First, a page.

Press review of early January

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CORPIQ did a press review of the first two weeks of January by presenting the news that marked the real estate sector in the province.

Press review of early January

The beginning of the year 2022 was discussed by the media with an overview of the real estate market in 2021. In particular, from the point of view of transactions, housing starts, and residential unit construction.

Some cities have seen record numbers in this regard. This is the case for the city of Trois-Rivières, where the number of new housing units was double that of the year 2020.  As the Association professionnelle des courtiers immobiliers du Québec (APCIQ) mentioned, the Mauricie region was very affordable and necessarily created an interesting attraction to relocate outside of Montreal.  Other cities also experienced an exceptional increase in sales such as the city of Saint-Georges en Beauce and Gaspé which broke records in terms of the quantity and total value of construction undertaken.

The year 2021 saw an average increase of 20% in the price of homes in the province thanks to the context of a market that favors sellers. As described in an article published in Les Affaires, the market was beneficial to sellers due to the decrease in real estate inventory (for the 6th year in a row), creating a scarcity effect that propelled prices upwards. In sum, for the year 2021, plexes with two to five units saw a 9% increase in median price compared to 2020.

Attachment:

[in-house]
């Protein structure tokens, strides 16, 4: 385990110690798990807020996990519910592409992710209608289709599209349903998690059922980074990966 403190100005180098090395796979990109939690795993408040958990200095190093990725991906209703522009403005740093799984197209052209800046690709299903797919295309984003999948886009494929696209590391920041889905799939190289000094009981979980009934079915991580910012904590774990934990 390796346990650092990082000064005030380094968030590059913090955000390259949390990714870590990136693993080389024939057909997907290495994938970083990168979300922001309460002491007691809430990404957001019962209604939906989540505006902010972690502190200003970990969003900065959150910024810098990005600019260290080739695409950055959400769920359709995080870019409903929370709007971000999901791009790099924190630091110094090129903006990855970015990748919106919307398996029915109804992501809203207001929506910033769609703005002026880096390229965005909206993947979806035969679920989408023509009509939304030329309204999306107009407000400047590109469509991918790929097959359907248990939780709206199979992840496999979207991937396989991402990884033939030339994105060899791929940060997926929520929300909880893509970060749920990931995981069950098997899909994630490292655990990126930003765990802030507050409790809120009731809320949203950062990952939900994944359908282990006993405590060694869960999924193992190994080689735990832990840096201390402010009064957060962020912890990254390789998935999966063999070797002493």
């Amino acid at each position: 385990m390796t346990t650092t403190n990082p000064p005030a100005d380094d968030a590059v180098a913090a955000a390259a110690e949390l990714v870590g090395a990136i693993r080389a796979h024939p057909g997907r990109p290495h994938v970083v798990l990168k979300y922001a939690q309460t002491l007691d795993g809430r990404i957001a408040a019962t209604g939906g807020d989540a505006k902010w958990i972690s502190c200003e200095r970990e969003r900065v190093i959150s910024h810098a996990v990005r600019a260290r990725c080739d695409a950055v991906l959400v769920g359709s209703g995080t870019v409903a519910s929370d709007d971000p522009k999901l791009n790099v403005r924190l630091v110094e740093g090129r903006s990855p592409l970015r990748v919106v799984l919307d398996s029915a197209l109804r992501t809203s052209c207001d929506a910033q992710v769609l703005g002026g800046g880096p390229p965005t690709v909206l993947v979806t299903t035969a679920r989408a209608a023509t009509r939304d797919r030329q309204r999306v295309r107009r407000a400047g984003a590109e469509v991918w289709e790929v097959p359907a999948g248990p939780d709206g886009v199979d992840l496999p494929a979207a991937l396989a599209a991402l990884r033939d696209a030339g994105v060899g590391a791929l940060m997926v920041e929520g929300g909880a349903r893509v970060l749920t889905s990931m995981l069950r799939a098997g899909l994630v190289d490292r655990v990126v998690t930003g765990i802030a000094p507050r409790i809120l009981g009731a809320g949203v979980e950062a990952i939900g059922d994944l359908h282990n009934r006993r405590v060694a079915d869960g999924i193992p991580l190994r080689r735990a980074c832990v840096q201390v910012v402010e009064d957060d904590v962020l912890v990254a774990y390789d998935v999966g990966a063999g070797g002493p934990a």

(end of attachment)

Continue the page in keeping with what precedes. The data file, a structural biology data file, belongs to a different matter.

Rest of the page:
Despite the exceptional numbers for 2021, the fourth quarter saw a significant decline in transactions across the province. The Toronto market was no exception to this trend as the Queen City saw a decline in listings this past December despite record sales and prices for all of 2021. Even though there is a slowdown in the number of transactions at the end of 2021, prices continue to jump thanks to the context of a rise in interest rates expected for the year 2022 and a phenomenon of overbidding by the scarcity of supply.

It should be noted that isolated cities outside of metropolitan areas have suffered more profoundly from the decline in single-family home transactions. In Granby, for example, there was a 17% drop in sales for the year 2021 compared to the record year of 2020. 

In addition, some cities have announced that they will freeze their tax rates for 2022 in order to support the population. This is the case for Saint-Sauveur, Saint-Jérôme, and Joliette (for a 3rd year in a row) to name the main cities. On the other hand, let's remember that Quebec City has announced a tax increase of 8% to 15%, far from the 2% previously planned. Properties in the rental sector with 6 or more dwellings will see an average increase in their tax bill of 8.3%.

And speaking of taxes, Montreal Mayor Valérie Plante has promised a tax increase that would be limited to 2%. FM 98.5 compiled 205 promises made by Valérie Plante during the Montreal election race and found that to finance these election promises, other sources of revenue besides municipal taxes would have to be found. CORPIQ wonders if the "responsible landlord" certification project is one way to raise additional funds.

 

To see the sources mentioned in the text, please refer to the French version.

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